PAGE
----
Martin Bell, the independent MP for Tatton, yesterday said Pentagon pressure lay behind the arrest by Ministry of Defence police of Milos Stankovic, 35, a member of the Parachute Regiment. Mr Stankovic allegedlypassed top-secret Nato plans to Ratko Mladic, the brutal Serb army chief who masterminded the massacre of the Muslims of Srebrenica in eastern Bosnia 1995 and indicted for genocide by the UN war crimes tribunal in The Hague.
The investigation threatens to reopen many old wounds about the record in the 1992-95 Bosnian conflict of the British army, which both Bosnia's Muslim-led government as well as the Americans thought bent over backwards to curry favour with the Serbs.
Mr Bell said Mr Stankovic, who was arrested in October last year during a course at the army college in Bracknell, Berkshire, was the victim of an injustice that bore comparison to France's infamous Dreyfus case a century ago.
The MP said the Army had buckled under pressure from Washington to get rid of anyone serving in Bosnia who had family ties in Serbia. This, in spite of the fact that it was these connections that the Army had found useful in the first case. "Everything he was valued for, he was arrested for," he said.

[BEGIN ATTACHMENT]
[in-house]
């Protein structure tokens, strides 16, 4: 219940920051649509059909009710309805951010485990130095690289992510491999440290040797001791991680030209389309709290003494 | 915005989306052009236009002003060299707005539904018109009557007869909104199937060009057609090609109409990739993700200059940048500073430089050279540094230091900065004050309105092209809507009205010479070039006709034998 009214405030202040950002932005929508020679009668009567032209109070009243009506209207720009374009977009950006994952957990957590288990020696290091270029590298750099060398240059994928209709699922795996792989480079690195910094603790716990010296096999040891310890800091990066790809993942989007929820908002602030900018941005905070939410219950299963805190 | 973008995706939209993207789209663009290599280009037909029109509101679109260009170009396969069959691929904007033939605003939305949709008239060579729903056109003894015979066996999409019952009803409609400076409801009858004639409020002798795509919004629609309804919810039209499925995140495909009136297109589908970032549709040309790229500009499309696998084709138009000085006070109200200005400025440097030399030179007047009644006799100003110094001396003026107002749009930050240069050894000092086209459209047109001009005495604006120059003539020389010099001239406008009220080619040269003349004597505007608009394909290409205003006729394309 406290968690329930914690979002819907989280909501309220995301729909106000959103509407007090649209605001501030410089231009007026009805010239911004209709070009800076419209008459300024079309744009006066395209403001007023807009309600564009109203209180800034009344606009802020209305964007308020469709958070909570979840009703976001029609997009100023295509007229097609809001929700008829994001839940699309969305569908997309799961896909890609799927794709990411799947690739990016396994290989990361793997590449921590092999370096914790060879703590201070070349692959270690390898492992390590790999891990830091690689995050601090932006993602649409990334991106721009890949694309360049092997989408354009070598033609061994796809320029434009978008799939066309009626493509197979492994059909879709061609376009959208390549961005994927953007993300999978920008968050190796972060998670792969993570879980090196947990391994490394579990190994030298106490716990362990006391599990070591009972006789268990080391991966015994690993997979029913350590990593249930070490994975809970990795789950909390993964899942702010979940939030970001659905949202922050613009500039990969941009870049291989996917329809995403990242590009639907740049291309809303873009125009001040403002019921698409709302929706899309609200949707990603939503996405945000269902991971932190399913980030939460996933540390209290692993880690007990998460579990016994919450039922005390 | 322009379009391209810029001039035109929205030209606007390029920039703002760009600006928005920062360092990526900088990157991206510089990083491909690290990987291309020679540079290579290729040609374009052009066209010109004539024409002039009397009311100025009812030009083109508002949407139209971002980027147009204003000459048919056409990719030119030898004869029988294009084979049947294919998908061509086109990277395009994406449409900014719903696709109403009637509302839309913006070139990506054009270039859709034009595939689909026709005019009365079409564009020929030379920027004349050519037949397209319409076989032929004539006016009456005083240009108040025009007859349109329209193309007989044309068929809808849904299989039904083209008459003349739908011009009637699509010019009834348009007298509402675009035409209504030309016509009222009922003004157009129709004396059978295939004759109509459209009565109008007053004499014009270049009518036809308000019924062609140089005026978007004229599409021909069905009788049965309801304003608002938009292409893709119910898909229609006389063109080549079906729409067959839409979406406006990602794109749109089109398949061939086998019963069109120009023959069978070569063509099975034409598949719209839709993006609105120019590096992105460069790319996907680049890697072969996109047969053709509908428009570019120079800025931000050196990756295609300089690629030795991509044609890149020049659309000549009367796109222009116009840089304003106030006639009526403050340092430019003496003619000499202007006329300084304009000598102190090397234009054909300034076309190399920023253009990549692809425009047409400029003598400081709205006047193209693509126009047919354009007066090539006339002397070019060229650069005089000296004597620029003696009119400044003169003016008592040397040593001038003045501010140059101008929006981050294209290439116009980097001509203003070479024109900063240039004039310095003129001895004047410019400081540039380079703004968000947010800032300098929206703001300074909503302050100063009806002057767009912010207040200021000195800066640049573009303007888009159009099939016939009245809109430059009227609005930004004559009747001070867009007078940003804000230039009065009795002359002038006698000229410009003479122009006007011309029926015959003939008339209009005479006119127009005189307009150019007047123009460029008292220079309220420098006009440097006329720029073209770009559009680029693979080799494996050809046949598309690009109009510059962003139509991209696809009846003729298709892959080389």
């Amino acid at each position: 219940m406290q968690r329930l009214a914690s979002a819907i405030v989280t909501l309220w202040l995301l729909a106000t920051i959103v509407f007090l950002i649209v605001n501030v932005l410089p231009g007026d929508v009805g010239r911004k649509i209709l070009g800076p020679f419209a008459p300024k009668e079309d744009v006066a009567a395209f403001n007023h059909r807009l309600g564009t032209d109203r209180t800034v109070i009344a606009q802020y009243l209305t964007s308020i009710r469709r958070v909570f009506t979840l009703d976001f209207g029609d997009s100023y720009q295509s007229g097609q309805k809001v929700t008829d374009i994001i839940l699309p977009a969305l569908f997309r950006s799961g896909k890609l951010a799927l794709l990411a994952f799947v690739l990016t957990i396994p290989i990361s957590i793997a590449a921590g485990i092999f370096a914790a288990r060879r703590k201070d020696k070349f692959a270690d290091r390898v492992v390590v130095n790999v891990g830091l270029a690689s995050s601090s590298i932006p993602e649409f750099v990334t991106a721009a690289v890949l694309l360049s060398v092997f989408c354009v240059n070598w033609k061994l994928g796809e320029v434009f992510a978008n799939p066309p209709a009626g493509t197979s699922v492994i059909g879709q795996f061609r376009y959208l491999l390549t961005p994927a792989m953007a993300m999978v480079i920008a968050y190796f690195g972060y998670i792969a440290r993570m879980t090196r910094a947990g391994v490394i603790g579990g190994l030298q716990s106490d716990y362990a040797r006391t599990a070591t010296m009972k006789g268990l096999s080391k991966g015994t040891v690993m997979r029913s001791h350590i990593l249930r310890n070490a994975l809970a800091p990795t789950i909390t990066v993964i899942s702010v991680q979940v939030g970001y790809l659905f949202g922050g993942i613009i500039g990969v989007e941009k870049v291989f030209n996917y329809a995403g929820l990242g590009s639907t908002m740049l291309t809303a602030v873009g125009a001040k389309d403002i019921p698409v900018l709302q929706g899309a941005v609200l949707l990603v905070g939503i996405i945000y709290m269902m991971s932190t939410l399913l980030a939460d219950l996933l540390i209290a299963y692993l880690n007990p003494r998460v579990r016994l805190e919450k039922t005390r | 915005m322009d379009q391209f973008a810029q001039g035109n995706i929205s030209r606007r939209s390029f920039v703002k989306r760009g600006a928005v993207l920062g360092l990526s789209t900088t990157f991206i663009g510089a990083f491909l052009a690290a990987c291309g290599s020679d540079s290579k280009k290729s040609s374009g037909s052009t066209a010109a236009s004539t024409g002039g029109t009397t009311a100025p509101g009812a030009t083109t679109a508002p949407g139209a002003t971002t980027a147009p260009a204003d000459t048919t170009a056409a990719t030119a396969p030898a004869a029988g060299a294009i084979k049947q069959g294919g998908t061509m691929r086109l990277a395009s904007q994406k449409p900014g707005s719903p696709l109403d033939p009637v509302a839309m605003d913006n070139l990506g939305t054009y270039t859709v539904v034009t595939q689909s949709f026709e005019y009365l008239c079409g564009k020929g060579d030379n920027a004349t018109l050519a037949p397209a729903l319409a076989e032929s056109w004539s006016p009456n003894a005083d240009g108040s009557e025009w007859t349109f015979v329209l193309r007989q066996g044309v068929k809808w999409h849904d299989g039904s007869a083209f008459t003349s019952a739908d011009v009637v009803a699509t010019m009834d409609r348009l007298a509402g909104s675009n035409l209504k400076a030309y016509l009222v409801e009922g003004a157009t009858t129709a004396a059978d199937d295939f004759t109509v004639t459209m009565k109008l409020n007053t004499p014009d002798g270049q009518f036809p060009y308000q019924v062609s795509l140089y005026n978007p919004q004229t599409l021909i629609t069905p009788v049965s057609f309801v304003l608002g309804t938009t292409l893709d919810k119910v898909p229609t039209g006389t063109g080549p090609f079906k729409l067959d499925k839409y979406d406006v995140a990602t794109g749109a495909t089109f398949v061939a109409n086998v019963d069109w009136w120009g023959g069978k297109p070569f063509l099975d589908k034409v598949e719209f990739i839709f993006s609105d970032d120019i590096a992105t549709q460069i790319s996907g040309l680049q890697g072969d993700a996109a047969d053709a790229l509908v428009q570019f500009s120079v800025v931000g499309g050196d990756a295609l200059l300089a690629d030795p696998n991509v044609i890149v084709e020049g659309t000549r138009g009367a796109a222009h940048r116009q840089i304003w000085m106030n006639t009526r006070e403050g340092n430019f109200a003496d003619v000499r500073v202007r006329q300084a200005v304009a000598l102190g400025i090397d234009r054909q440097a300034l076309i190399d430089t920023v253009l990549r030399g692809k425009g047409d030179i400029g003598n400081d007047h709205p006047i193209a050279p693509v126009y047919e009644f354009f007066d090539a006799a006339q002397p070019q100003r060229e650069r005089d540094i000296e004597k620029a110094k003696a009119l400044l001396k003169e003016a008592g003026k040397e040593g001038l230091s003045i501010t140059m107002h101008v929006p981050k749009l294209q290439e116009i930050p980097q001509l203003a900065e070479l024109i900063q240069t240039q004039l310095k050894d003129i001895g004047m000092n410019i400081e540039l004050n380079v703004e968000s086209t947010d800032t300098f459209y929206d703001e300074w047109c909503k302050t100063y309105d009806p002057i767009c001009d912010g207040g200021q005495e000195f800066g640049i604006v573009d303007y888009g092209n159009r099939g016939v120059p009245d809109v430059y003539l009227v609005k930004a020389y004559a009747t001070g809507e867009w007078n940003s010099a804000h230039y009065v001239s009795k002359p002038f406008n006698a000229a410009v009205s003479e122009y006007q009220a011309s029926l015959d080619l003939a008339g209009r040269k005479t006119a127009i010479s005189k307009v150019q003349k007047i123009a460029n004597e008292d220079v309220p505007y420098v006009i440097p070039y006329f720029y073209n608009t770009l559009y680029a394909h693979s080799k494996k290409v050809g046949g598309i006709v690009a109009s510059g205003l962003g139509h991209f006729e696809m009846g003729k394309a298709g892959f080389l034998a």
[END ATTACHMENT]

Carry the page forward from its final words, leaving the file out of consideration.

"The original complaint comes from the CIA. The Americans weren't happy with anyone with a family background in Serbia, even though his value to Unprofor [the UN peacekeeping force in Bosnia] was that he could get close to the Serb people.
"If he did any spying, it was for the British. In Pale [the Bosnian Serb capital] the Serbs said that he was a nice enough chap, but always remember, his loyalty is to his Crown and his regiment".
Of Serbian descent, Mr Stan- kovic was the Army's chief liaison officer in 1995 when UN peacekeepers and aid workers were taken hostage by the Serbs in 1995. The British UN commander General Rupert Smith removed him from his post in April 1995, apparently following complaints about his alleged outspoken support for the Bosnian Serb cause. He was, however, promoted from captain to major on his return to the UK and was also decorated for his Bosnian service.
Mr Bell said his arrest was a poor reward for someone who had played a part in getting the Bosnian Serbs to unblock food convoys to besieged towns. "He helped to fix up the ceasefire in Bosnia in 1994," he said. The MP said the Americans had been "angry" that the then British commander of UN forces in Bosnia, General Sir Michael Rose, had someone of Serb descent at his right hand. The MP added: "In four months they have failed to find anything. His career has already been ruined by the mere fact of the arrest".
Mr Stankovic - his army career in tatters - is now living with his mother in Cornwall. Dana Stankovic told reporters her son would like to discuss the case but was prohibited from doing so.
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